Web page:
Molly Stark – Women in the American Revolution


Molly Stark, née Elizabeth Page, (February 16, 1737 – 1814) was the wife of American Revolutionary War general John Stark.

She was born in Haverhill, Massachusetts, moved with her family to Dunbarton, New Hampshire, around 1755, and was the daughter of the first postmaster of New Hampshire, Caleb Page, and his wife Ruth. She married John Stark on August 20, 1758. Together they had 11 children, including their eldest son Caleb Stark. The Molly Stark house still stands in Dunbarton at Page’s Corner.

Stark gained historical notoriety due to her husband’s battle call of “There are your enemies, the Red Coats and the Tories. They are ours, or this night Molly Stark sleeps a widow!” before engaging with the British and Hessian army in the Battle of Bennington. Stark is also known for her success as a nurse to her husband’s troops during a smallpox epidemic and for opening their home as a hospital during the war.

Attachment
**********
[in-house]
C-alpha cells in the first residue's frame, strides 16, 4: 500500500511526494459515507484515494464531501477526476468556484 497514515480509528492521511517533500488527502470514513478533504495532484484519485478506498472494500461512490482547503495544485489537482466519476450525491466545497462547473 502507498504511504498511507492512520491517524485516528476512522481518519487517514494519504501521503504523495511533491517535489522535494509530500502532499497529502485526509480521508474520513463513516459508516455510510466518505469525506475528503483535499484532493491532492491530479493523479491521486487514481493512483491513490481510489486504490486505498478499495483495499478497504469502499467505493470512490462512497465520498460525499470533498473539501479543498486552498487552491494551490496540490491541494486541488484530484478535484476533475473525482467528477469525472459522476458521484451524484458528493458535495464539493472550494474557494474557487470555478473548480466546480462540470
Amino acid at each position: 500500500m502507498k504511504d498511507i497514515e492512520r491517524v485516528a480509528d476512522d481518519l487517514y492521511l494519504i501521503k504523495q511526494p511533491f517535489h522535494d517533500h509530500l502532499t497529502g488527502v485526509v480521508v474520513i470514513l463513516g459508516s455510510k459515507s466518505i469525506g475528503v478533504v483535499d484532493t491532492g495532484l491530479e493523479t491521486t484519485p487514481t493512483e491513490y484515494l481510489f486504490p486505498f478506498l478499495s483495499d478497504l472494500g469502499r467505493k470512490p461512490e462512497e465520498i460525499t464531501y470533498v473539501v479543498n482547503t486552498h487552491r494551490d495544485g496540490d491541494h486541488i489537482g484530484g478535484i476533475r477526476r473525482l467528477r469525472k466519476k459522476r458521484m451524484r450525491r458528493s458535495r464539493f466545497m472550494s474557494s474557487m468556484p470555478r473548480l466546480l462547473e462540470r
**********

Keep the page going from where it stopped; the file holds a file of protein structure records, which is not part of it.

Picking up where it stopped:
Stark is honored throughout New Hampshire and Vermont with many businesses, streets and schools that bear her name, as well as the Molly Stark State Park in Wilmington, Vermont and a statue of a gun-toting Molly which overlooks the Deerfield River. Also named for her is the Molly Stark Trail, a byway otherwise known as Route 9, which crosses southern Vermont and is thought to be the route used by General Stark on his victory march home from the Battle of Bennington. Molly Stark Mountain is one of the Green Mountain peaks on the Long Trail, just south of Camel’s Hump and north of Route 17, and the adjacent peak is Baby Stark. Molly Stark Lake in Otter Tail County, Minnesota, is named for her.

The Molly Stark cannon, or “Old Molly”, bears her name, and is kept by the New Boston Artillery Company in New Boston, New Hampshire.